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Posted: Saturday August 23, 2008 7:44AM; Updated: Saturday August 23, 2008 7:44AM
Alexander Wolff Alexander Wolff >
INSIDE OLYMPIC BASKETBALL

After almost four decades, '72 debacle still informs U.S. outlook

Story Highlights
  • Loss in '72 Games the only time U.S. lost a gold medal match in Olympics
  • Key member of '72 U.S. squad, Doug Collins, broadcasting '08 Games for NBC
  • Collins' son doing advance scouting for '08 men's basketball team
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Doug Collins is broadcasting the U.S. men's basketball team's effort to recapture a gold medal status many felt Collins and his Olympic teammates were robbed of in 1972.
Doug Collins is broadcasting the U.S. men's basketball team's effort to recapture a gold medal status many felt Collins and his Olympic teammates were robbed of in 1972.
Streeter Lecka/Getty Images

BEIJING -- It was just one moment in the parade of moments that comprise the protocol before any Olympic basketball game -- the exchange of gifts, the hand clasps, the butt-pats dealt out to opponents, teammates, even referees. But in the context of the U.S. men's pursuit of a redemptive gold medal, it was a moment particularly worth taking note of.

Just before tipoff of the U.S. semifinal defeat of Argentina, LeBron James came by NBC's courtside broadcast station, sought out hoops commentator Doug Collins, and delivered a fist bump.

Collins figured valiantly in the only Olympic gold-medal basketball game the U.S. men have ever lost: the 1972 final in Munich against the U.S.S.R. With the U.S. down a point and the game in its final seconds, Collins was clobbered on a drive to the hoop. He stepped to the line and, in two of the most pressured-saturated free throws in history, bottomed out both. The U.S. led 50-49 and appeared to have preserved its unblemished record in Olympic play.

What happened next has been replayed hundreds, even thousands of times. It has been the subject of an HBO documentary and an epic story by Gary Smith in the pages of SI. The Soviets hurled a desperate pass downcourt that misconnected, but officials ruled that a timeout had been called -- so the U.S.S.R. inbounded again. The ensuing inbounds seemed again to be unavailing, but FIBA secretary general R. William Jones materialized to decree that three seconds be restored to the clock one more time. Whereupon Alexander Belov wrestled a long pass away from Jim Forbes and Kevin Joyce, and dropped the winning two through the hoop.

Collins, then a junior at Southern Illinois, and his teammates refused to accept their silver medals, which remain in a vault at FIBA headquarters. Some members of the 1972 team have written into their wills that none of their heirs may collect the medals either.

The atonement that USA Basketball is looking for in Beijing is for failures of its own making, not some whiskered injustice that occurred before the current players were born. Coach Mike Krzyzewski nonetheless had Collins come to Las Vegas to speak to the team during training camp. And Collins' son Chris, an assistant to and former player under Krzyzewski at Duke, has been part of the USA Basketball support staff during this cycle, where he does advance scouting and video editing, and pulls on a yellow pinnie to run dummy offense in practice.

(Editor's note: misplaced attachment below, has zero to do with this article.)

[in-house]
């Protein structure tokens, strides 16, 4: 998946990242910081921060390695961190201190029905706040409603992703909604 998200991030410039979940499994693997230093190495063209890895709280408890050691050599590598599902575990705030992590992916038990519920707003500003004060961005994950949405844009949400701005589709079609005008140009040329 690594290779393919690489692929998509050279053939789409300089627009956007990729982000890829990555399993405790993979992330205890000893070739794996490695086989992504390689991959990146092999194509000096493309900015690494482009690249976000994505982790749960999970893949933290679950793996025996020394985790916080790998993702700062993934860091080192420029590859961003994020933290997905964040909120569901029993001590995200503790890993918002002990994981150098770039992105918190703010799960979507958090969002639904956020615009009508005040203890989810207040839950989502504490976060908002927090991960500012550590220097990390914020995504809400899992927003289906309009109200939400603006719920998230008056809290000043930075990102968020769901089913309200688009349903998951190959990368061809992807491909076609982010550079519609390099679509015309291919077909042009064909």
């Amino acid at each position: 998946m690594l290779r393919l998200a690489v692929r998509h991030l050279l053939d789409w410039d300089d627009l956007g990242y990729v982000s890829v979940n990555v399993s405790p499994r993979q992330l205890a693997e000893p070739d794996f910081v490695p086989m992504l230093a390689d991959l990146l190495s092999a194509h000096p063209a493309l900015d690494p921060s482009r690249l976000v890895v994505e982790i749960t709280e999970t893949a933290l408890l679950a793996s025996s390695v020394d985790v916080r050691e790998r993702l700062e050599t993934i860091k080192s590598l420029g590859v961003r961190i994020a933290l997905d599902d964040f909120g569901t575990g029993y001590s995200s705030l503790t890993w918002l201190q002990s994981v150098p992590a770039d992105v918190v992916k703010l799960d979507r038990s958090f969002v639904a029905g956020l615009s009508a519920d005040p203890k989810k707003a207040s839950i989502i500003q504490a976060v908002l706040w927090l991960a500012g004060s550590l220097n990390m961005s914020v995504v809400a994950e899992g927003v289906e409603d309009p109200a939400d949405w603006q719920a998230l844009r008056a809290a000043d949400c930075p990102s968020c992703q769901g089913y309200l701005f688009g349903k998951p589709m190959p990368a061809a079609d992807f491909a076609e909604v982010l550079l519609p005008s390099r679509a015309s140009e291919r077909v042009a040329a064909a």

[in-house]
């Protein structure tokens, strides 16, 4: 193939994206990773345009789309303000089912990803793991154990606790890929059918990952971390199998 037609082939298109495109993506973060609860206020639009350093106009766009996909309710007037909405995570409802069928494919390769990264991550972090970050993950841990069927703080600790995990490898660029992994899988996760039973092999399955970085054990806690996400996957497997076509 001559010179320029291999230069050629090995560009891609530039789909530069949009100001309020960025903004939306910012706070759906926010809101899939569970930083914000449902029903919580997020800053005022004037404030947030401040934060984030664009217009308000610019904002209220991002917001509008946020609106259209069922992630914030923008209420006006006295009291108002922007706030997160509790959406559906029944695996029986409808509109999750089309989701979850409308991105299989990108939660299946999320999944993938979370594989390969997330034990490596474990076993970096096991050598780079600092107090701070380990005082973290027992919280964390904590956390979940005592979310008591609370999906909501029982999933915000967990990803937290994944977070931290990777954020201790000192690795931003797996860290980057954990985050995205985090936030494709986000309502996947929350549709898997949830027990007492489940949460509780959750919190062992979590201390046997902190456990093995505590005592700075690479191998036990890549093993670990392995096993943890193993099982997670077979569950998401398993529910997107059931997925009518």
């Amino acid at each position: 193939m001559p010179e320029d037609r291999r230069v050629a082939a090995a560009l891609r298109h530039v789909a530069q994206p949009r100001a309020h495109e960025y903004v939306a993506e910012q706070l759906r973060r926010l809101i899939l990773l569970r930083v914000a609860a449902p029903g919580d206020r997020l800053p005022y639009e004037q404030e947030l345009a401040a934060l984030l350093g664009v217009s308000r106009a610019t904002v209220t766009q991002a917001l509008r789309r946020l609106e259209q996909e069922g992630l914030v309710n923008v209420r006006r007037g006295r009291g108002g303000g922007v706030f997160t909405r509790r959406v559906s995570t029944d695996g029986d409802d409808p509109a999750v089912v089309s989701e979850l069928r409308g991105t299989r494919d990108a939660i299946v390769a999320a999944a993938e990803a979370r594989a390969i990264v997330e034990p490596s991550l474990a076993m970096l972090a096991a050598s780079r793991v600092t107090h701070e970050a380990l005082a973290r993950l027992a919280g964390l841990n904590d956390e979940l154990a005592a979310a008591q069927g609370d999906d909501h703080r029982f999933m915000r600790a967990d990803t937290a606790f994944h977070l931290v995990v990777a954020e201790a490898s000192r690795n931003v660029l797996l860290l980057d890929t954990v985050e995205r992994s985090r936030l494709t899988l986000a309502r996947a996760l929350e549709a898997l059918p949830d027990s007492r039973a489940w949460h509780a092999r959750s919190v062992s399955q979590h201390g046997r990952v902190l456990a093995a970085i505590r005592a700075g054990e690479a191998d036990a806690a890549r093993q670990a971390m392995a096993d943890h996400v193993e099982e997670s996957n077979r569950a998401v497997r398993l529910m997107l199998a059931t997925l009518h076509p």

"He wasn't just robbed of the gold medal, but of the chance to be an Olympic hero," Chris told SI.com today at practice at Beijing Normal University. "After being knocked practically unconscious, he made two of the greatest pressure free throws ever taken.

"I feel there should be a gold medal in our house, and there isn't," he added.

If the U.S. were to win tomorrow's gold-medal game with Spain, there won't be a formal gold with the name Collins on it, as coaches aren't awarded Olympic medals, much less support staff. But in the aftermath of a U.S. victory, keep an eye on the near sideline, where Doug Collins will sit.

That's my story and I'm sticking with it

Right after pool play I predicted that the U.S. would beat Spain for the gold, with Argentina taking the bronze.

That's still the way I see it, even down to the final score of the gold-medal game: 95-78.

Here are five things to keep in mind as the game unspools:

• Though they're the defending World Champs, Spain hasn't been in an Olympic final since 1984.

• National team coach Aito Garcia Reneses also coaches 17-year-old Spanish backcourt sensation Ricky Rubio at DKV Joventut Badalona, which may explain why Rubio has gotten so much playing time. That PT has come at the expense of veteran guards such as Juan Carlos Navarro, Raul Lopez and Jose Manuel Calderon. The result: a rotation that seems out of synch, and may have contributed to Spain's pool-play struggles against China and the U.S., and only narrow defeat of Lithuania in the semifinals.

• As thin as Argentina was, Spain has a bench every bit as long as the Americans'. If the Spaniards lose, it won't be because they've lost a war of attrition.

• The 6-5 Rudy Fernandez, a 23-year-old forward who has just signed with the Portland Trail Blazers, is a treat to watch: a slasher on offense and a thief on defense.

• U.S. coach Mike Krzyzewski pronounced last night's second quarter against Argentina to be the worst 10 minutes the Redeem Team has played all Olympics. It was a timely and useful stinker of a quarter, one that Coach K is invoking to get his team rededicated to defense in the service of igniting its offense.

 
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